Tyresafe supports the government’s decision to retain the current MoT test intervals…
(Kim adds… “This news about the current annual test being continued has also been welcomed by the RAC and many other organisations concerned about the potential safety implications of extending the time between MoT tests”).
Tyresafe tells us:
(All words and image from Tyresafe).
Potential safety risks and ‘limited’ savings for the UK’s motorists have been cited as the reason for the government’s decision to retain the current intervals between mandatory MoT test for cars, vans and motorcycles.
TyreSafe and 4,500 organisations responded to the MoT Consultation, which has now concluded, detailing the significant risks extending the first MoT for vehicles from three years to four or even five. DVSA figures show the most likely reason for a vehicle, up to six years of age, to fail its MoT is tyre defects.
Department for Transport (DfT) concluded: “The Government intends to maintain our exceptional record on road safety – with it being one of the best in Europe.
“The Department sought views about amending the date of the first MOT for cars, vans and motorcycles from three to four years. Overall, 84% opposed changing the date of the first test. A high volume of concerns were raised in relation to road safety, in particular regarding tyre and brake wear – the most common reasons for first-time MOT test failures. These safety issues are particularly important given the volume of anecdotal evidence that suggests that many drivers rely on the first MOT test to identify safety-critical issues.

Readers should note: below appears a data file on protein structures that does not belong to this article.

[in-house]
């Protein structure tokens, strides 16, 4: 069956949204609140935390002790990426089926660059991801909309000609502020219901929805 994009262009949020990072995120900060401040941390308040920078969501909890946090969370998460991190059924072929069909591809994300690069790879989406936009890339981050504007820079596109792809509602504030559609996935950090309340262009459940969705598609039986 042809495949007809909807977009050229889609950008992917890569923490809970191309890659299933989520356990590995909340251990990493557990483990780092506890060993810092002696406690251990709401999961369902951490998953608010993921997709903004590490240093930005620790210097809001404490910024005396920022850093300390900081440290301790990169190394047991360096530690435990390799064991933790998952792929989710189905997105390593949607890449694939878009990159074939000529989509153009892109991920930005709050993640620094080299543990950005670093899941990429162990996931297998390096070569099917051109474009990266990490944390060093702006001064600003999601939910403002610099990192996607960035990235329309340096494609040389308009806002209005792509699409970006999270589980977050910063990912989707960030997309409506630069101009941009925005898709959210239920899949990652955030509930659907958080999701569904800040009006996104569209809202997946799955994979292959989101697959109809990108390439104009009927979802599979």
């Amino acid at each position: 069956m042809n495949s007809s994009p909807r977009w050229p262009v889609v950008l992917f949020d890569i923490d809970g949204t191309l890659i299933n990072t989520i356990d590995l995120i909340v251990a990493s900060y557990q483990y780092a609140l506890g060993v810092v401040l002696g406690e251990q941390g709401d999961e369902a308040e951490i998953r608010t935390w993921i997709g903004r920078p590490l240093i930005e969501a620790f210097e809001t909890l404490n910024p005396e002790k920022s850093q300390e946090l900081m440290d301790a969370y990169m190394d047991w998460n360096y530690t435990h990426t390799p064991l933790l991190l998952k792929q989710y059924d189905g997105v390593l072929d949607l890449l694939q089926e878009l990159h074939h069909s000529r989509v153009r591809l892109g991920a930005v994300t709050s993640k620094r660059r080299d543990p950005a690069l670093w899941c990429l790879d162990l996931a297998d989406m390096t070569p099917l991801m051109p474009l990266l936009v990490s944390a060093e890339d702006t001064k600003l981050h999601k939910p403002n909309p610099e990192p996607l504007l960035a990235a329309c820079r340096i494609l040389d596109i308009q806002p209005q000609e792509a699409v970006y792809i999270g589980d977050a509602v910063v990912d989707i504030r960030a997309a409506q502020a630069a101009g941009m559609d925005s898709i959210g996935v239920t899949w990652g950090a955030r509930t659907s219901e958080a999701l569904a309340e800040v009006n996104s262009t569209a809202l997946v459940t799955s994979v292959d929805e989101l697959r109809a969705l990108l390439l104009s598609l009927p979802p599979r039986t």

“We agree with a number of respondents who identified that any savings made by motorists would at best be extremely marginal and limited by additional costs from defects not identified at MOT deteriorating and thereby requiring more expensive repairs (e.g. increased call outs for tyre defects), as well as increased insurance premiums. “
Neil Barlow, Head of Vehicle Policy at DVSA, said: “Ensuring the MOT remains fit for the future is a key part of DVSA’s work and getting ready for new technology will help keep Britain’s roads safe. We hope, this positive news will provide some certainty for garages to enable the investment in new technologies that could be needed to keep the MOT at the forefront of road safety and the environment. DfT will also monitor technological developments that could require an altered MOT, such as advanced driver assistance systems.
Stuart Lovatt, TyreSafe Chair, said: “This is a very welcome announcement from the Department for Transport and we applaud them for listening to the views of road safety organisations such as TyreSafe for factoring in the risks posed to road safety in extending the first test to four years. While TyreSafe supports any initiatives which helps reduce cost to road users and minimise their impact on the environment, the DfT has rightly pointed out the ‘saving’ of an MoT test fee is marginal when compared to the potential costs driving with defects can have on people’s budgets.
We look forward to continuing to work with both the DfT and DVSA on encouraging awareness of the importance of tyre safety and establishing a programme of longer term reform to modernise the MoT.”